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It's clearly one of those stories that contribute to the stigma against special needs people. I'm so sick of the typical comments that are either "the overdiagnosing of children needs to stop" or "take them out of our schools".
Sullivan, special education classes have a higher teacher to student ratio... my daughter's class has eight students and three teachers. Sounds more expensive to me. Plus, they get speech & Occupational therapy, the classrooms are equipped with expensive AAC devices, etc. the list goes on and on. Special education is very expensive for schools. My daughter's school has three autism classrooms! And it's a regular elementary school. I've heard it costs about $20,000 more per year to provide a public education to a special ed kid in my area, vs. a mainstream kid.
Your observation that special ed kids have dropped in numbers is curious... because they're exploding in the chicago area. I'm friends with a bunch of special ed teachers and they all say it. Are your drops in numbers perhaps explained by kids being moved into private schools?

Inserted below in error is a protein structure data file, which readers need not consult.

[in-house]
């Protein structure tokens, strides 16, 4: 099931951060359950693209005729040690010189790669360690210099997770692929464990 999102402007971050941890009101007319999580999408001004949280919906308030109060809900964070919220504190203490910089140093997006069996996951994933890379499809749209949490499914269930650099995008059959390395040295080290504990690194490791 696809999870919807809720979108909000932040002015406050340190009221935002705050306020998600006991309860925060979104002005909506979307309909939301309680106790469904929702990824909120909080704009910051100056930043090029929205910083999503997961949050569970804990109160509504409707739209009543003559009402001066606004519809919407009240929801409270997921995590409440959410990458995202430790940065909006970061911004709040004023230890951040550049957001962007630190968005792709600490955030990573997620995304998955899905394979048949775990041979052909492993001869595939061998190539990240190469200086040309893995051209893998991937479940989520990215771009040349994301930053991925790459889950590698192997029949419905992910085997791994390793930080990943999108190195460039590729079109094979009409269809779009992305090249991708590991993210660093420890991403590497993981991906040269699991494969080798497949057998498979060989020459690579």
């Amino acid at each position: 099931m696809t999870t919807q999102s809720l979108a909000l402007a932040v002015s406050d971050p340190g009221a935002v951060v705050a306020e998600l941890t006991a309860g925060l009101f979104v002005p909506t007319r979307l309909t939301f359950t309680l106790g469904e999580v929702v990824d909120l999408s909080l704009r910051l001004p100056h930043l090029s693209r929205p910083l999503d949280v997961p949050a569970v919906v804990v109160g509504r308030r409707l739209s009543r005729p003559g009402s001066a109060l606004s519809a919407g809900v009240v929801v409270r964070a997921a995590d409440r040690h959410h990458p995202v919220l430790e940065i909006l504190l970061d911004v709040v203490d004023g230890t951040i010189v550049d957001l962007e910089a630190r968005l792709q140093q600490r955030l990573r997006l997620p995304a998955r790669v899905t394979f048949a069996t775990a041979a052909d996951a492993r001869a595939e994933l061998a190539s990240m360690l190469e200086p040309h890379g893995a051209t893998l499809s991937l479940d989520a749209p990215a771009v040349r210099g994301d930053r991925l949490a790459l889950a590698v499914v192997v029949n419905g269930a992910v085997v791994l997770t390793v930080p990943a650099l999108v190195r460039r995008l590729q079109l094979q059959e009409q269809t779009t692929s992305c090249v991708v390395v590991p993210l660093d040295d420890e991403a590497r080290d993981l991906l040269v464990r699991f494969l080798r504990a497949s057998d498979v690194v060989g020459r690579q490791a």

believe me, I know that special ed classes cost more. One thing that people often forget is that the transportation costs are also higher. If you look at the Gilroy budget (not my district, but the example given by the journalist), you will see that there is a big cost.
The question isn't whether special ed kids cost more. The point is that it is the school's responsibility to pay for the education of children, regardless of the cost. You can't say, "Jimmy costs more to educate than Jane, so we only will educate Jane".
I was somewhat surprised by the drop in special education population in that district. As I recall, the percentage of kids in special education has remained fairly flat in California as a whole at about 10%. As to private schools, good question. I used "district of service" for the numbers, not "district of residence". Also, kids taken out of the system altogether (privately placed by parents) would not show up in either group.
Erik, and then there are kids like mine who are mainstreamed into a regular classroom and only get an hour or two of speech therapy and/or OT/PT. (he had three years of special ed preschool with twelve kids, a teacher and an aide, plus one year of special ed. kindergarten)
In high school he got two out of six classes were special ed, with one teacher and about twelve students.
He is too old to have had the "autism" classification (diagnosed in 1992), so his IEP was based on his needs not a label. The first person to mention he might have autism was the school psychologist when he was a high school senior. That school did (and still has) an Asperger's program. She said if he was diagnosed with autism and moved to that program he would have lost services.